Allen Kramer, Texas Children's Hospital
My name is Amy. I’m a wife, mother and bereaved parent. One of my two kiddos no longer calls this earth home. I lost a piece of my heart in October 2016 when my beautiful daughter, Paige, went to be with Jesus at the age of 16. She should’ve been enjoying high school, hanging out with her friends and getting ready to conquer the world, but she wasn’t. Life had other plans for my girl.
Paige spent nearly three years fighting cancer – three separate times. Texas Children’s Cancer and Hematology Centers became our “home away from home” over the course of those years. This is where Paige would receive care from some of the most dedicated professionals I’ve ever encountered. This is where we came to know and love so many people we now consider part of our family.
Before I go any further, I must talk a bit about this young lady who challenged the brains and wits of everyone on her medical team, the real-life superhero whose strength and courage still blow my mind – my beautiful Paige Madison Lejeune.
I used to say Paige was my healthy child, unlike her accident-prone younger brother who was always fighting off some kind of yuck. Paige was the healthy one, until one day she wasn’t. When Paige was in eighth grade, worsening respiratory issues sent her to the emergency room (ER) at Texas Children’s over the holidays. This is when a 16-centimeter mass was revealed to be the cause of her breathing struggles. Paige was subsequently diagnosed with T-cell acute lymphoblastic leukemia (ALL) in January 2014 and began a projected two-and-a-half year treatment plan through Cancer Center's Leukemia Program. She endured nine long months of front-line treatment, including intense chemotherapy, lumbar punctures, transfusions and much more. When she entered the maintenance phase of treatment in January 2015, Paige was thrilled to rejoin her classmates to finish out their freshman year of high school.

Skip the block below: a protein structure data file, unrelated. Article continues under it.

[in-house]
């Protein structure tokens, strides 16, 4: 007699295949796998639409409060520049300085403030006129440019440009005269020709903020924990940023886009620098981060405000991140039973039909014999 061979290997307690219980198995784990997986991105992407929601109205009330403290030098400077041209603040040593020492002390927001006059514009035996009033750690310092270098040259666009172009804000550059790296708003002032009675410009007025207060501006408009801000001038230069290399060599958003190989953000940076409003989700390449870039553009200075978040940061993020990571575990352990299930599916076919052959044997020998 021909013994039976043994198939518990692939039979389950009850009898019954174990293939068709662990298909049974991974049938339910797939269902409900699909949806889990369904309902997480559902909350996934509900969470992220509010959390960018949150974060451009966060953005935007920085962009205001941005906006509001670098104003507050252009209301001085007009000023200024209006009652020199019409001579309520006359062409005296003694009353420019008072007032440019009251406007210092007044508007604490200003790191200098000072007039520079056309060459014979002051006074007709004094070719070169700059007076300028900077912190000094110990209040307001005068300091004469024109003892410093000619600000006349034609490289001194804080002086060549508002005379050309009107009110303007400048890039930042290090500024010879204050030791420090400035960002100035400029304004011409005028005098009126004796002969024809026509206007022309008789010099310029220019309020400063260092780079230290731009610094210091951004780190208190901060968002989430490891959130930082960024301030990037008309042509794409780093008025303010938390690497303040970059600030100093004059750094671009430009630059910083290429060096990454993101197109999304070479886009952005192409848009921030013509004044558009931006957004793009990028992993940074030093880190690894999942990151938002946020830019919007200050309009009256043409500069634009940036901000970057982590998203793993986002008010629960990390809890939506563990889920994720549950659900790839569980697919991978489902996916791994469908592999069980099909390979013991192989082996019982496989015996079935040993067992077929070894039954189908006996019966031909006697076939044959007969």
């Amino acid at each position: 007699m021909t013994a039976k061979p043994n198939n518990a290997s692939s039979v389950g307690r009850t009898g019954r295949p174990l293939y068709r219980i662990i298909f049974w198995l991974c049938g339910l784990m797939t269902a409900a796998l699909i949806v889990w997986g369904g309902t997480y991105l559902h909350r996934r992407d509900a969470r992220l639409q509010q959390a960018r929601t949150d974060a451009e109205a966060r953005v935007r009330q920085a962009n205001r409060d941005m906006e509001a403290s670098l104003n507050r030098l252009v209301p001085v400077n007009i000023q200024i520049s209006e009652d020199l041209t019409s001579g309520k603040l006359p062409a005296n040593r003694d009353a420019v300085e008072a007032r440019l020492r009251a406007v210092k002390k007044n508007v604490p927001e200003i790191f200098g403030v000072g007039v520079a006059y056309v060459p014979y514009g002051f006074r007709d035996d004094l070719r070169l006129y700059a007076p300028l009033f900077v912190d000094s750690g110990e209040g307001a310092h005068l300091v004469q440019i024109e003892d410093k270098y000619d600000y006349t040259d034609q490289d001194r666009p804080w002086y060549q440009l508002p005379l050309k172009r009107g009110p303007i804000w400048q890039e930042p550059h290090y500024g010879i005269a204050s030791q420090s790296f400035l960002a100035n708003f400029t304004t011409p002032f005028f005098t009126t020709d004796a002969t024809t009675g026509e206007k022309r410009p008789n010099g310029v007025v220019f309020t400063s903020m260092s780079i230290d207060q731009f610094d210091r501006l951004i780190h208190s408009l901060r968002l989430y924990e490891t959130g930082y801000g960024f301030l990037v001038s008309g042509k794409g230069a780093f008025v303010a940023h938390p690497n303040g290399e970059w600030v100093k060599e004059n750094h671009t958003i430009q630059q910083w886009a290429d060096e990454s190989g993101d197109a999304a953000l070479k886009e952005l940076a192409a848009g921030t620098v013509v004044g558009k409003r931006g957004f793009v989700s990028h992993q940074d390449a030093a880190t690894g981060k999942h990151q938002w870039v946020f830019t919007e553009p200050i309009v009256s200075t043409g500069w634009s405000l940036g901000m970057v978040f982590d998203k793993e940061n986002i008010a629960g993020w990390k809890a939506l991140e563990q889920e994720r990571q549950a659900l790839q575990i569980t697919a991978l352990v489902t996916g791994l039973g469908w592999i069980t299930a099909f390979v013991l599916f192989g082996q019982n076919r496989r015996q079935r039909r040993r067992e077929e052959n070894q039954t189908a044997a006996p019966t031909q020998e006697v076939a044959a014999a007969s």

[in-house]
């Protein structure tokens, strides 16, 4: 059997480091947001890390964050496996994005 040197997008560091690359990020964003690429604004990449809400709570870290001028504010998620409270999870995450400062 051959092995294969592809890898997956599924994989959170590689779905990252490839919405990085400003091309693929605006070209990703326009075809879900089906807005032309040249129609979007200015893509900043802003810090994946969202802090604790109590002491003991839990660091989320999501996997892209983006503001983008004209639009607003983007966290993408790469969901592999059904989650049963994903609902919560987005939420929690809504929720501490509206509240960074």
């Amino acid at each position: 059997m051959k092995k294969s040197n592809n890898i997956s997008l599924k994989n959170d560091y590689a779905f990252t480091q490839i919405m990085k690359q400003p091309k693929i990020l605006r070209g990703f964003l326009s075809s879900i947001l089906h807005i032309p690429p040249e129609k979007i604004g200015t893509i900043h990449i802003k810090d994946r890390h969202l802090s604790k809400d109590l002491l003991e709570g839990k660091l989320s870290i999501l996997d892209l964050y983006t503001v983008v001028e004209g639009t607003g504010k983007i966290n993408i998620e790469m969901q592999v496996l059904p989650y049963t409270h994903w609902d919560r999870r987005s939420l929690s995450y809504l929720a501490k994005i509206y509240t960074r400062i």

Paige thoroughly enjoyed the following summer, and she reported feeling more “normal” than she had in a very long time. Sadly, the cancer beast reared its ugly head once again on Labor Day 2015 when a trip to the ER (at Paige’s urging) revealed the return of leukemia. Paige had officially relapsed – a new mass formed and leukemia blasts began invading her body. T-cell ALL is an aggressive form of leukemia, coming back with a vengeance upon relapse. Paige’s best shot at this point was a bone marrow transplant. Three rounds of brutal chemotherapy beat her body up like never before, but she reached remission and was able to receive her transplant in December 2015.
The transplant gave Paige a brand new immune system, but the recovery process wasn’t easy. She encountered a few expected bumps along the road; however, her bones paid a price. The damage in her legs was so severe that she relied on support braces to walk without grimacing in pain. Nevertheless, we were hopeful – hopeful the transplant would keep the cancer away for good and the side effects would fade with time. Paige’s recovery progressed so well she was actually on track to start her junior year with her peers, or so we thought.
In July 2016, just over 200 days post-transplant, the cancer returned yet again, taking everyone (including Paige’s medical team) by complete surprise. It also left us with very few options, all of which would only slightly slow progression. By September, Paige was receiving concurrent care through hospice and her team at Texas Children’s. The hope was to make the most of the time we had left together. When the cancer progressed at a faster pace, we found ourselves back on the ninth floor with our Texas Children’s family. This is where we would spend the last few weeks of Paige’s life. This is where I heard my daughter say, “I love you, Mom” for the very last time. Paige took her final breaths on Oct. 24, 2016, and a beautiful peace fell over her as she stepped into heaven.